Dr. Bridgett McIntosh, Ph.D., UT Extension Horse Specialist, Nashville, TN. She gave an overall explanation of the horse industry, including statistics on the 9.2 million horses in the U.S. and the $102 billion impact on the economy.
Dr. McIntosh‘s expertise is equine nutrition. She explained the delicate horse digestive system and why is so important to know what to feed and what not feed; what is in the feed and forage; and the nutritional requirements of horses.
She also covered behavior and training, including anatomical reasons for certain horse behaviors; the senses of hearing, touch, taste, smell; and their field of vision including the horse’s blind spot. She explained the psychological reasons for some behaviors of a prey animal, like horses: “flight or fight.” the herding instinct, and pecking order.
Dr. Preston Buff, Ph.D., former Horse Specialist for Mississippi State University Extension, now with Nutro pet foods. His talk was on genetics using charts, graphs, and pictures of specific horse coloration as examples to demonstrate how complicated each recessive and dominate trait is. He said that you need to have a plan if you intend to breed; otherwise, you are just adding to the horse population.  

Lynda M. Hill, Attorney Miller & Martin, PLLC, Nashville and Chattanooga, TN. Her informative talk was about the legal aspects of horse ownership and horse related business. She explained that 100 years ago it was assumed that everyone knew something about horses; not so today. We live in a very litigious society and we have to take measures to protect ourselves. She talked about liabilities when stabling, showing, and putting on horse events. She also explained some of the newer equine professional liability protection laws, and the fact that they have not been tested in court, as well as insurance and liability releases.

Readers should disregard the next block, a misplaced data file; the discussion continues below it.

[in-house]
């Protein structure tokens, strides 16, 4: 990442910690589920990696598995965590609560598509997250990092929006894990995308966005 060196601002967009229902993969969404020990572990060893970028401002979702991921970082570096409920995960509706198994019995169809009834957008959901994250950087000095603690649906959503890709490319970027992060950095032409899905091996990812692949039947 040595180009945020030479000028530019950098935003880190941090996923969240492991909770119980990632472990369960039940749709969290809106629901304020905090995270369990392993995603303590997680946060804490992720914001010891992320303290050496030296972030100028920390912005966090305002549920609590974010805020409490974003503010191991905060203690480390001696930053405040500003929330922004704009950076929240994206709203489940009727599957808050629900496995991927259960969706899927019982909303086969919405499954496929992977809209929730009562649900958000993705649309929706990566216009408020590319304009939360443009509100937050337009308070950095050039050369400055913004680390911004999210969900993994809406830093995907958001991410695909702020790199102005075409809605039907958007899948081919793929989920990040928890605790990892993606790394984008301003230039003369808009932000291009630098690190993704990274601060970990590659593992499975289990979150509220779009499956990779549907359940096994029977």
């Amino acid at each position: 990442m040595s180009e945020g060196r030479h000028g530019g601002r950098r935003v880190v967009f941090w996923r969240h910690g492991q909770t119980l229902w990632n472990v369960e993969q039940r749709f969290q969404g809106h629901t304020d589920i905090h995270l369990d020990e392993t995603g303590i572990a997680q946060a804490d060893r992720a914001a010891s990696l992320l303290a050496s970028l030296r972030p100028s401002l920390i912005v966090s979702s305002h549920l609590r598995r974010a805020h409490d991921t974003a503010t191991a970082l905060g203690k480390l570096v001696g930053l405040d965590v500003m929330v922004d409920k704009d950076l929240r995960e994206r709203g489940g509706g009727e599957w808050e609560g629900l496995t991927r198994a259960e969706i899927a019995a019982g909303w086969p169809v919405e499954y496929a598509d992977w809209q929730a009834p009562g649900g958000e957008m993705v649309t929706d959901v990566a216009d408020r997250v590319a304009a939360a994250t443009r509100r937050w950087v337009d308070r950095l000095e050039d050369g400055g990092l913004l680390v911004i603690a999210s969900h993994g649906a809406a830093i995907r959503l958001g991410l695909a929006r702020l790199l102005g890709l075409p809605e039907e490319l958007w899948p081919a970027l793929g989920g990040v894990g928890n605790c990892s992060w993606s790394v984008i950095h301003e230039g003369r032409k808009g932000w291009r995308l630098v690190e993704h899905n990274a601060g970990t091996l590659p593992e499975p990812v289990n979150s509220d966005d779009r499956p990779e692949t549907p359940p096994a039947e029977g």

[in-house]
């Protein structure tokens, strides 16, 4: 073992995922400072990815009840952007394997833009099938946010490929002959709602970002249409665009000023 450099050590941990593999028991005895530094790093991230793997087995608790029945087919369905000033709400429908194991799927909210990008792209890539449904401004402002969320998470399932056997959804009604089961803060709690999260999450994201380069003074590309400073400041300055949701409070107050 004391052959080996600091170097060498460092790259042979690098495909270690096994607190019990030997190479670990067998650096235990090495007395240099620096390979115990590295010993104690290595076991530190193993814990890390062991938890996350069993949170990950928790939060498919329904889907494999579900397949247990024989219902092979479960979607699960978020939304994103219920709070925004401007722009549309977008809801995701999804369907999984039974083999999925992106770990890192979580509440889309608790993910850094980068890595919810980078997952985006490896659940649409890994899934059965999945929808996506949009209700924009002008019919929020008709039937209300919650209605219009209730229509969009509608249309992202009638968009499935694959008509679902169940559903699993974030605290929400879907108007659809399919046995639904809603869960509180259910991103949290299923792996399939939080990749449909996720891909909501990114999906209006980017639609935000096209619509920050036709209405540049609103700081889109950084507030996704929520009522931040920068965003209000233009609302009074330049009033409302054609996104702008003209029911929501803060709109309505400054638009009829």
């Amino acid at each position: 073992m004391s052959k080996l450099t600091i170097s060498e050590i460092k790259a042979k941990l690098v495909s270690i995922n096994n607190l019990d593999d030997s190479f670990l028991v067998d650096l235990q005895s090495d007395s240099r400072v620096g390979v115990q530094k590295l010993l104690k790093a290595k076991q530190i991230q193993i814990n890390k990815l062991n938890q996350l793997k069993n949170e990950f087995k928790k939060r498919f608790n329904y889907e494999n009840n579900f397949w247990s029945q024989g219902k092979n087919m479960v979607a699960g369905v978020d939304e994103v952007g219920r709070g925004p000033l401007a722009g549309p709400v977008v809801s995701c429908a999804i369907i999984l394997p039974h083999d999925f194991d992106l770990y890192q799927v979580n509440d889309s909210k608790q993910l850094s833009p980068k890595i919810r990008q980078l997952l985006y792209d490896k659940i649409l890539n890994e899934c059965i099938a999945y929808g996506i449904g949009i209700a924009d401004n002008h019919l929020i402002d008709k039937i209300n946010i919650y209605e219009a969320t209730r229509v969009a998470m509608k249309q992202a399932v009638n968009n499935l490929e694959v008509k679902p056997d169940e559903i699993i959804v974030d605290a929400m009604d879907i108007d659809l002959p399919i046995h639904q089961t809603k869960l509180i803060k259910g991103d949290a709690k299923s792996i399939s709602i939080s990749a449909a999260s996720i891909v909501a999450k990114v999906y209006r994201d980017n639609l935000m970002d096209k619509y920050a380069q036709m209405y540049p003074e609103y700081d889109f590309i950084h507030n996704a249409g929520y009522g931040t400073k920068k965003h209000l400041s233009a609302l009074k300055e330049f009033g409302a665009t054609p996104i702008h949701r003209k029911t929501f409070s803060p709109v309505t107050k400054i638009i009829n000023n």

Becky Muller, UT Extension Agent, Shelby County, TN. Becky led a discussion on horse management safety, especially ground manners. Along with the topic of safety, there was quite a bit of discussion among the participants about helmets. Muller also covered trailering, including the selection of a tow vehicle, types of trailers and maintenance, driving techniques, and necessary insurance. She gave information about transporting horses in Tennessee and across state lines, specifically the health papers that are required.

There will be an advanced Horse Owners workshop held at the Agricenter Aug. 15-16 2011. The clinicians and agenda planned are;

Dr. Steven Galloway-demonstrate dental and the fecal egg count method of de-worming
Dr. Bridgett McIntosh-in depth nutrition talk and info on nutritional related diseases
Dr. Amy Plummer- lameness issues, hopefully ultrasound a horse
There will be horses on hand that fit the different body conditioning scores. To register for the class contact:

Becky Muller

Extension Agent II
UT Extension-Shelby County
7777 Walnut Grove Rd.
Suite B, Box 21
Memphis, TN 38120
901-752-1207
beckymuller@utk.edu
 
 
 

Go Back »